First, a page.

What is clear is that planning theory changes over time and even at any particular time it is likely that there will be a number of different, at times, competing visions of what planning should do.
The article discusses some of the problems faced by coastal towns. The elements of tourism and resort activities have to be considered for the upheaval of local economies. This has been the development pattern since the 18th century forming a part of industrial revolution. Understanding the past is necessary to place the current situation in place. English seaside resorts have always heavily depended on the domestic markets. The coastal towns have tried to preserve their distinctiveness and authenticity with regards to Architectural and cultural heritage.
Lack of innovation and loss of media credibility took place in the last generations. What kinds of coastal or seaside town are at issue, how the resort element in their economies fits into past trajectories, present circumstances and failure options, to what extent the problems we identify in the early 21st century are new; what options are available; and what kinds of intervention might be helpful across a broad spectrum?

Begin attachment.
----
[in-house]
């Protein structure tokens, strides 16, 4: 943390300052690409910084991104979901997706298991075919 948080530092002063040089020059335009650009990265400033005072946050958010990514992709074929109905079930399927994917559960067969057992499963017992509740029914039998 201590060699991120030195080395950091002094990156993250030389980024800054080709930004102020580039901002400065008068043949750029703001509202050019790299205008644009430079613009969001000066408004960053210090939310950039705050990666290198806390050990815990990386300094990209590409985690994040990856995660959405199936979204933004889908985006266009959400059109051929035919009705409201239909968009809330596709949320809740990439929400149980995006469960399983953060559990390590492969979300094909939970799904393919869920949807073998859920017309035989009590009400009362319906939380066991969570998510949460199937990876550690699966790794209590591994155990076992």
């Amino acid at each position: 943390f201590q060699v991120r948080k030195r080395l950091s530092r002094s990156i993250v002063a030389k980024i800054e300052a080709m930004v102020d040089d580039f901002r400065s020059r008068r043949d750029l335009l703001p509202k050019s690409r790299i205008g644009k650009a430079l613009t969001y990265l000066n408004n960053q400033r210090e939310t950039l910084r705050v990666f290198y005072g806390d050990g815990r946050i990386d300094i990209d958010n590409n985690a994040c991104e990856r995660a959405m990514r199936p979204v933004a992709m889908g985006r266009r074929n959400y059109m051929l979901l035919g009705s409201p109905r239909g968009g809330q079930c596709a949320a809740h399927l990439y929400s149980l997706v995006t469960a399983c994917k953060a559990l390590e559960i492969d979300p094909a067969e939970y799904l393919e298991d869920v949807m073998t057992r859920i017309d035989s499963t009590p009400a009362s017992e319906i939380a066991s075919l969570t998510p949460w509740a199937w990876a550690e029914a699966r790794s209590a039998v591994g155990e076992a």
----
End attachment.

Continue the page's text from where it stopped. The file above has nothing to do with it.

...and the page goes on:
General issues in coastal towns
- Poor communication between different sectors
- Lack of knowledge regarding different organizational cultures
- Technical standards need to be discussed
- A shared realization among stakeholders to ensure impending problems do not occur
Planning System and its complexities